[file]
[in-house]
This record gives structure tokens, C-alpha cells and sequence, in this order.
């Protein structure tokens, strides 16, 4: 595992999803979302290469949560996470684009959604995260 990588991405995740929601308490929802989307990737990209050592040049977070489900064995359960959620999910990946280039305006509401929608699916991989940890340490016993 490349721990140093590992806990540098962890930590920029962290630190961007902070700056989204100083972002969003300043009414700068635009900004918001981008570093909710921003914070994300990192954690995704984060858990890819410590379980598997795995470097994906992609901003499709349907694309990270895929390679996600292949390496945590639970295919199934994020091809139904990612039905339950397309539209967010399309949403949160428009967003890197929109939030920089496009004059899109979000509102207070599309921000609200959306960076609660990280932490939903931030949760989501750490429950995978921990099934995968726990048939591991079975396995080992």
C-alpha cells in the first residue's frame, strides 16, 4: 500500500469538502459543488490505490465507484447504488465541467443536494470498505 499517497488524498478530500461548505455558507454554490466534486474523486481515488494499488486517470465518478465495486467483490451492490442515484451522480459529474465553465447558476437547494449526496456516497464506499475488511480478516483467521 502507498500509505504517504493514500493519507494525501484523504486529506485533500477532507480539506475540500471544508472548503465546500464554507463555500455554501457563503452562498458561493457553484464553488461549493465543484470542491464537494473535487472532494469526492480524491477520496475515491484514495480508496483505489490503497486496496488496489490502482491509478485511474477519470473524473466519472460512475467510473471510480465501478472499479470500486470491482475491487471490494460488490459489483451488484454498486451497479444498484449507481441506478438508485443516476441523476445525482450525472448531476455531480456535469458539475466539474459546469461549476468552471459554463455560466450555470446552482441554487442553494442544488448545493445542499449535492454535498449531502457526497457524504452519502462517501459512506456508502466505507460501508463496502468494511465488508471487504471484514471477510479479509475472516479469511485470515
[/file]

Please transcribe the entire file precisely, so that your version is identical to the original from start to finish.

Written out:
[in-house]
This record gives structure tokens, C-alpha cells and sequence, in this order.
């Protein structure tokens, strides 16, 4: 595992999803979302290469949560996470684009959604995260 990588991405995740929601308490929802989307990737990209050592040049977070489900064995359960959620999910990946280039305006509401929608699916991989940890340490016993 490349721990140093590992806990540098962890930590920029962290630190961007902070700056989204100083972002969003300043009414700068635009900004918001981008570093909710921003914070994300990192954690995704984060858990890819410590379980598997795995470097994906992609901003499709349907694309990270895929390679996600292949390496945590639970295919199934994020091809139904990612039905339950397309539209967010399309949403949160428009967003890197929109939030920089496009004059899109979000509102207070599309921000609200959306960076609660990280932490939903931030949760989501750490429950995978921990099934995968726990048939591991079975396995080992």
C-alpha cells in the first residue's frame, strides 16, 4: 500500500469538502459543488490505490465507484447504488465541467443536494470498505 499517497488524498478530500461548505455558507454554490466534486474523486481515488494499488486517470465518478465495486467483490451492490442515484451522480459529474465553465447558476437547494449526496456516497464506499475488511480478516483467521 502507498500509505504517504493514500493519507494525501484523504486529506485533500477532507480539506475540500471544508472548503465546500464554507463555500455554501457563503452562498458561493457553484464553488461549493465543484470542491464537494473535487472532494469526492480524491477520496475515491484514495480508496483505489490503497486496496488496489490502482491509478485511474477519470473524473466519472460512475467510473471510480465501478472499479470500486470491482475491487471490494460488490459489483451488484454498486451497479444498484449507481441506478438508485443516476441523476445525482450525472448531476455531480456535469458539475466539474459546469461549476468552471459554463455560466450555470446552482441554487442553494442544488448545493445542499449535492454535498449531502457526497457524504452519502462517501459512506456508502466505507460501508463496502468494511465488508471487504471484514471477510479479509475472516479469511485470515